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When I moved ‘up’ to Budapest, as we say, I never thought this move would send me in so many directions, and make it possible for me to live in several countries around the world. At the time, i was a successful teacher in a rural town and never imagined travelling would be possible: the socialist system didn’t let us travel to the West except on a very tight budget every third year. I had only been to Britain once, but the following year saw the fall of the Berlin Wall and opened up opportunities in professional development and elsewhere too.

I soon found myself on a course organized by the newly set-up department of the university, the Centre for English Teacher Training, or CETT and graduated as a certified teacher trainer. It was unique at the time, not only because I came off the first such course ever, but because all teacher training at the time took place at designated ‘training schools’ affiliated to the universities. That system is still in place for all subjects, so let me point out that the normal procedure for training takes place at those institutions within a semester during the last year of studies. it consists of twenty hours of visits and teaching by the university students, so in the Dutch sense of the word, it counts anything but ‘stage’. Discussions and reflexion sessions are done, but the depth and extent of it all is rather limited, and the teachers training the students there are designated to do so on account of their reputation as outstanding teachers, not because they are fully qualified in directing reflexion sessions. The system had a confidence that all getting through this stage and all the trainers do and will do a great job.

While I was doing the training course, I met a completely different system of thinking, and the most important message was that our job was not to show the trainees how to teach English, but to make them develop to their full potential as teachers without criticizing them. This is a unique feature in Hungarian education at large, which I kept myself to all through the years while I did this kind of work.

This mentor training course we are offering was developed by Caroline Bodoczky and Angi Malderez. The course material was published by Cambridge University Press titled Mentor Courses and it was the Winner of the 1999 Ben Warren Trust Award for ELT Methodology books.

(quote from the web-site of IATEFL-Hungary)

The outstanding feature of this system was that training was intensive and fully immersive. Trainees were asked to go to the school, which was not necessarily a training institution, several days a week and hold lessons for one class of students all throughout the year in pairs. These pairs were fully responsible for their teaching and evaluation and all aspects of their work, were allowed to make their own decisions, but were supervised by the trainer. Every teaching our was discussed, disseminated, evaluated in detail. Self-reflection was the order of the day. Trust was the basis for it all to work well, and it did. Even those trainees that didn’t really want to go into teaching afterwards, did their best.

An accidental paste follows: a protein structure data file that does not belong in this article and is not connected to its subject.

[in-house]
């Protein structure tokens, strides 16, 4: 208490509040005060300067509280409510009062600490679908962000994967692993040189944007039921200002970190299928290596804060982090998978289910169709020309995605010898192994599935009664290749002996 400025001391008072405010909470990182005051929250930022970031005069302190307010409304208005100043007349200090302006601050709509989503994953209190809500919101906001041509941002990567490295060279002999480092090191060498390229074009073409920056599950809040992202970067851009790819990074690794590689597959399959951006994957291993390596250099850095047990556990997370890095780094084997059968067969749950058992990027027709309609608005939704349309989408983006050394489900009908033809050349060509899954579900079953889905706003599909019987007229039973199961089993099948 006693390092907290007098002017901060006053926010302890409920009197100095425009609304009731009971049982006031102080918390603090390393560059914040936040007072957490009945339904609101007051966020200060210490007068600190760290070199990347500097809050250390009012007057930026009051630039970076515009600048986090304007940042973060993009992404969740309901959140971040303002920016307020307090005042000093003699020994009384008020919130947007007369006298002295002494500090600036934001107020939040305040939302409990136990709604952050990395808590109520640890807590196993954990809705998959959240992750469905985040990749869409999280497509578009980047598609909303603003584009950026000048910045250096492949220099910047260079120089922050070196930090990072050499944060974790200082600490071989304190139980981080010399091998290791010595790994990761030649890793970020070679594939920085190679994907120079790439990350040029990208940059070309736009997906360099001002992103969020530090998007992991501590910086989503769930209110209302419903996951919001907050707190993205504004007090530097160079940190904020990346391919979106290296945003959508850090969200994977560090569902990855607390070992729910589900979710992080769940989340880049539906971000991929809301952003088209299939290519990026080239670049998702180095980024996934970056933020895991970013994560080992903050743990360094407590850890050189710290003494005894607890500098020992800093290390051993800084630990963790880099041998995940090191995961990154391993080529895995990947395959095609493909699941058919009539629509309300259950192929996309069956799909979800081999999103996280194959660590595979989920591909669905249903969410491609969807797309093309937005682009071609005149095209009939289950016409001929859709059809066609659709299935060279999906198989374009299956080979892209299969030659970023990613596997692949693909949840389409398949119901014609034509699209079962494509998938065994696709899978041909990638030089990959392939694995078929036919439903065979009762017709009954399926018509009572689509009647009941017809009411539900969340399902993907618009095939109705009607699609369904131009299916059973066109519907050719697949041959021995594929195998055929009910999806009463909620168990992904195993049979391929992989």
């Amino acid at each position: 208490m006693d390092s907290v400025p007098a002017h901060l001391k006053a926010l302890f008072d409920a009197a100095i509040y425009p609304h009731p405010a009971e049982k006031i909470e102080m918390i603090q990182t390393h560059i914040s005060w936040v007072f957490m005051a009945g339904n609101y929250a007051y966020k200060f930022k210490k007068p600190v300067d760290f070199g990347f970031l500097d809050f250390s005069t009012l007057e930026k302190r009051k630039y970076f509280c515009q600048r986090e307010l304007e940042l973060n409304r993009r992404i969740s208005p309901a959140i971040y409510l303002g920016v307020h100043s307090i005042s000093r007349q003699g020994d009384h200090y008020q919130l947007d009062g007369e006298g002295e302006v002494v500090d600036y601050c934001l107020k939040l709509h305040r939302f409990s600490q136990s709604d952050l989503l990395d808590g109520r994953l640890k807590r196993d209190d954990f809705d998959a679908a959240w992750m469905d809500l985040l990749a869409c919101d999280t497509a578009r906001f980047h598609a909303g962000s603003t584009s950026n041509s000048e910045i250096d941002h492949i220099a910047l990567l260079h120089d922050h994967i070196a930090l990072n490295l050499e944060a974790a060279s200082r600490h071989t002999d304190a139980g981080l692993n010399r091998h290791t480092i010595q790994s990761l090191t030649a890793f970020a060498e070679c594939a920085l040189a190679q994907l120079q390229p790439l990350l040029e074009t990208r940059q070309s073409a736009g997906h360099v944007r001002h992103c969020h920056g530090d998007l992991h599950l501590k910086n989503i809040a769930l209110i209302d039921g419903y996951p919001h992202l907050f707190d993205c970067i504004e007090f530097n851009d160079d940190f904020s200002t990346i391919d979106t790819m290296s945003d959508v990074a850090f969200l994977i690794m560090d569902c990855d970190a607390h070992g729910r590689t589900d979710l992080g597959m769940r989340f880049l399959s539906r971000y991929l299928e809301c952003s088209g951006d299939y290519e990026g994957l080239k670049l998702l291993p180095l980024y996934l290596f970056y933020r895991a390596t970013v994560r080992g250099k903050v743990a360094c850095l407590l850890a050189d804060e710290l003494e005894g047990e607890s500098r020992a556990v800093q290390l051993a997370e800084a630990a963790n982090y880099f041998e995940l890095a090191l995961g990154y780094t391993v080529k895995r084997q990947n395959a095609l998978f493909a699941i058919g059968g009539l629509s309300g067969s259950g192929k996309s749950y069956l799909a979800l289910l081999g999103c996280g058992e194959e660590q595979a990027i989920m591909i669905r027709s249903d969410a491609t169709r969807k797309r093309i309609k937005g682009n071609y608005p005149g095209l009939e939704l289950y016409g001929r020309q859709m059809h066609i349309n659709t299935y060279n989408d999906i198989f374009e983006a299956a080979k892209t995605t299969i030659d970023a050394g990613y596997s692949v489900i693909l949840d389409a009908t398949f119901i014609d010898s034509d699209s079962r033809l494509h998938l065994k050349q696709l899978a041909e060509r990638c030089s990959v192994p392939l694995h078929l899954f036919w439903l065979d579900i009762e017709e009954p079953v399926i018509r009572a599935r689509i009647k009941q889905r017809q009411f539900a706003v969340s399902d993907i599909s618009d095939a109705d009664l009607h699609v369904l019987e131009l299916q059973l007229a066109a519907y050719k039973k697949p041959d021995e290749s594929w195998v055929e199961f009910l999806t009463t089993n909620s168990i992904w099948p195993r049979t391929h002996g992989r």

Unfortunately, the system existed only for about a decade and only in Budapest (though this means a very sizable part of newly initiated students in the country), and then it was scraped by new laws. Training time was cut to half, most of staff at CETT was made redundant, and this for most meant a huge step back towards the usual, much less effective format. I did this for one more year and then left.

The old, semester-based format is the only teacher-training existing in Hungary now, except that with English, the format is filled by the same fully-responsible trainees coached by colleagues trained with me or a little later. I’m happy to see that IATEFL-Hungary is organizing a mentor training course next year, which may attract a few young teachers again to the trainer/mentor profession and will be able to train their trainee students at their local schools for at least a semester. Elsewhere, it’s twenty hours watching and doing it, counted together. With this, we are back to the old days of mostly academic training coupled in the last few months with a little look into how teaching is done. Let me quote one of the articles from The Guardian (to be found below among the articles), which clearly states the most important qualities of good teachers versus academic knowledge:

In recent years a very dangerous idea seems to have been accepted by the decision-makers around the education system that the best teachers are the best qualified teachers, leading to a sliding scale of funding that financially disadvantages those without high-class degrees from the classroom. The reality is very different. A good teacher has to be an exceptional communicator, with patience, common sense, focus, more than a little belligerence and vast reserves of tolerance and empathy. Many prospective teachers simply do not possess these qualities and yet are accepted on to teacher training and even passed despite every indication that they do not have what it takes. The most fantastic academic background cannot make up for a lack of these qualities, but a great communicator with a third-class degree has far more than the necessary knowledge to inspire a class of teenagers.

The only positive side of English teaching in Hungary is that this is the section in education whose members stick relatively strongly together, hold meetings, annual conferences, training courses among themselves, it’s all dynamic. The teaching philosophy seems to be relatively level, teachers trying to use modern, communicative methods, building on students’ interests and abilities. However, the aim is the same for all: put students through exams at the end. And that doesn’t make it easier at all.

by P.S.

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